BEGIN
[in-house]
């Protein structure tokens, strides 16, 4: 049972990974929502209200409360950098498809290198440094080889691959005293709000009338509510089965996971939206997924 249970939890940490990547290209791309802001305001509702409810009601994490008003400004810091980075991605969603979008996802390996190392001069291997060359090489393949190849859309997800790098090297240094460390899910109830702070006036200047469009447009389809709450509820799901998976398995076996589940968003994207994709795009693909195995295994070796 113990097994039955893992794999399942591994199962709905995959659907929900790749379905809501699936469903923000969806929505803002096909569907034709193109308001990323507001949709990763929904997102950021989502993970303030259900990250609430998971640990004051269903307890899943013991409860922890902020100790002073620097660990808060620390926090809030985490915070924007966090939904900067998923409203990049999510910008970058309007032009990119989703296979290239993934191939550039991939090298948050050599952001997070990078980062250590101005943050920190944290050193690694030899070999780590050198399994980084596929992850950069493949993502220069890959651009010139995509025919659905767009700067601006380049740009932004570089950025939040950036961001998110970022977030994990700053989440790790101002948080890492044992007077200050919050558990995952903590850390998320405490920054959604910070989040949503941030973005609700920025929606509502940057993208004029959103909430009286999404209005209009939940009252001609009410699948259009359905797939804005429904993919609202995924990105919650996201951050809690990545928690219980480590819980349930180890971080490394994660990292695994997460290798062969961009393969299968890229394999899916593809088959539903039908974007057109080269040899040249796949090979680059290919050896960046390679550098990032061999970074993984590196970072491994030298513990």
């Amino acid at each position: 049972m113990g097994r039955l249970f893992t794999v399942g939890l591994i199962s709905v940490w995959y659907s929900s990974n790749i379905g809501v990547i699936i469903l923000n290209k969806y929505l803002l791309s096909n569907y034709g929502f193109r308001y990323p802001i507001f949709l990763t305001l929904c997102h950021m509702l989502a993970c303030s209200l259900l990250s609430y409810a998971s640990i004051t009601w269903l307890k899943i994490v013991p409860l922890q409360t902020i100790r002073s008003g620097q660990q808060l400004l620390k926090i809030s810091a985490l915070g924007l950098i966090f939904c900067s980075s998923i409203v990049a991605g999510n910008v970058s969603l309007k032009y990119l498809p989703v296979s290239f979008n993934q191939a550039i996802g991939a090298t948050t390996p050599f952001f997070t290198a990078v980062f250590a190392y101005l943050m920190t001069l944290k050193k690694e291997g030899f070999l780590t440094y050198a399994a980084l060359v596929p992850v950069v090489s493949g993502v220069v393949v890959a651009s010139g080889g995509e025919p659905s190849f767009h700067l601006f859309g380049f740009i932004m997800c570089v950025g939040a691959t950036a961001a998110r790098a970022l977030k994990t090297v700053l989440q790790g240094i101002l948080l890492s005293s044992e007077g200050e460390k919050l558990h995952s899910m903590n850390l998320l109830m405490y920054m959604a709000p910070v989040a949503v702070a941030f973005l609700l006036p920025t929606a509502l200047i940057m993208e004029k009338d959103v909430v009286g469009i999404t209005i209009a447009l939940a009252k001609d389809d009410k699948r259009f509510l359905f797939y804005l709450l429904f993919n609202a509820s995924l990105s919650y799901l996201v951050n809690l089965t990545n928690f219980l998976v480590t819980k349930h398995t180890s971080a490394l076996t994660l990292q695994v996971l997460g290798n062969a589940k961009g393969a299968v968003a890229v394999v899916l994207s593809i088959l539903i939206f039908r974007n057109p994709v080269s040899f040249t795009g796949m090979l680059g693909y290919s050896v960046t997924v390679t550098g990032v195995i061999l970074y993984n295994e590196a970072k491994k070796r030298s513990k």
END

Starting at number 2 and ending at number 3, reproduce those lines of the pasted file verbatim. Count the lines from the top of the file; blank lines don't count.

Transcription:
């Protein structure tokens, strides 16, 4: 049972990974929502209200409360950098498809290198440094080889691959005293709000009338509510089965996971939206997924 249970939890940490990547290209791309802001305001509702409810009601994490008003400004810091980075991605969603979008996802390996190392001069291997060359090489393949190849859309997800790098090297240094460390899910109830702070006036200047469009447009389809709450509820799901998976398995076996589940968003994207994709795009693909195995295994070796 113990097994039955893992794999399942591994199962709905995959659907929900790749379905809501699936469903923000969806929505803002096909569907034709193109308001990323507001949709990763929904997102950021989502993970303030259900990250609430998971640990004051269903307890899943013991409860922890902020100790002073620097660990808060620390926090809030985490915070924007966090939904900067998923409203990049999510910008970058309007032009990119989703296979290239993934191939550039991939090298948050050599952001997070990078980062250590101005943050920190944290050193690694030899070999780590050198399994980084596929992850950069493949993502220069890959651009010139995509025919659905767009700067601006380049740009932004570089950025939040950036961001998110970022977030994990700053989440790790101002948080890492044992007077200050919050558990995952903590850390998320405490920054959604910070989040949503941030973005609700920025929606509502940057993208004029959103909430009286999404209005209009939940009252001609009410699948259009359905797939804005429904993919609202995924990105919650996201951050809690990545928690219980480590819980349930180890971080490394994660990292695994997460290798062969961009393969299968890229394999899916593809088959539903039908974007057109080269040899040249796949090979680059290919050896960046390679550098990032061999970074993984590196970072491994030298513990």
């Amino acid at each position: 049972m113990g097994r039955l249970f893992t794999v399942g939890l591994i199962s709905v940490w995959y659907s929900s990974n790749i379905g809501v990547i699936i469903l923000n290209k969806y929505l803002l791309s096909n569907y034709g929502f193109r308001y990323p802001i507001f949709l990763t305001l929904c997102h950021m509702l989502a993970c303030s209200l259900l990250s609430y409810a998971s640990i004051t009601w269903l307890k899943i994490v013991p409860l922890q409360t902020i100790r002073s008003g620097q660990q808060l400004l620390k926090i809030s810091a985490l915070g924007l950098i966090f939904c900067s980075s998923i409203v990049a991605g999510n910008v970058s969603l309007k032009y990119l498809p989703v296979s290239f979008n993934q191939a550039i996802g991939a090298t948050t390996p050599f952001f997070t290198a990078v980062f250590a190392y101005l943050m920190t001069l944290k050193k690694e291997g030899f070999l780590t440094y050198a399994a980084l060359v596929p992850v950069v090489s493949g993502v220069v393949v890959a651009s010139g080889g995509e025919p659905s190849f767009h700067l601006f859309g380049f740009i932004m997800c570089v950025g939040a691959t950036a961001a998110r790098a970022l977030k994990t090297v700053l989440q790790g240094i101002l948080l890492s005293s044992e007077g200050e460390k919050l558990h995952s899910m903590n850390l998320l109830m405490y920054m959604a709000p910070v989040a949503v702070a941030f973005l609700l006036p920025t929606a509502l200047i940057m993208e004029k009338d959103v909430v009286g469009i999404t209005i209009a447009l939940a009252k001609d389809d009410k699948r259009f509510l359905f797939y804005l709450l429904f993919n609202a509820s995924l990105s919650y799901l996201v951050n809690l089965t990545n928690f219980l998976v480590t819980k349930h398995t180890s971080a490394l076996t994660l990292q695994v996971l997460g290798n062969a589940k961009g393969a299968v968003a890229v394999v899916l994207s593809i088959l539903i939206f039908r974007n057109p994709v080269s040899f040249t795009g796949m090979l680059g693909y290919s050896v960046t997924v390679t550098g990032v195995i061999l970074y993984n295994e590196a970072k491994k070796r030298s513990k």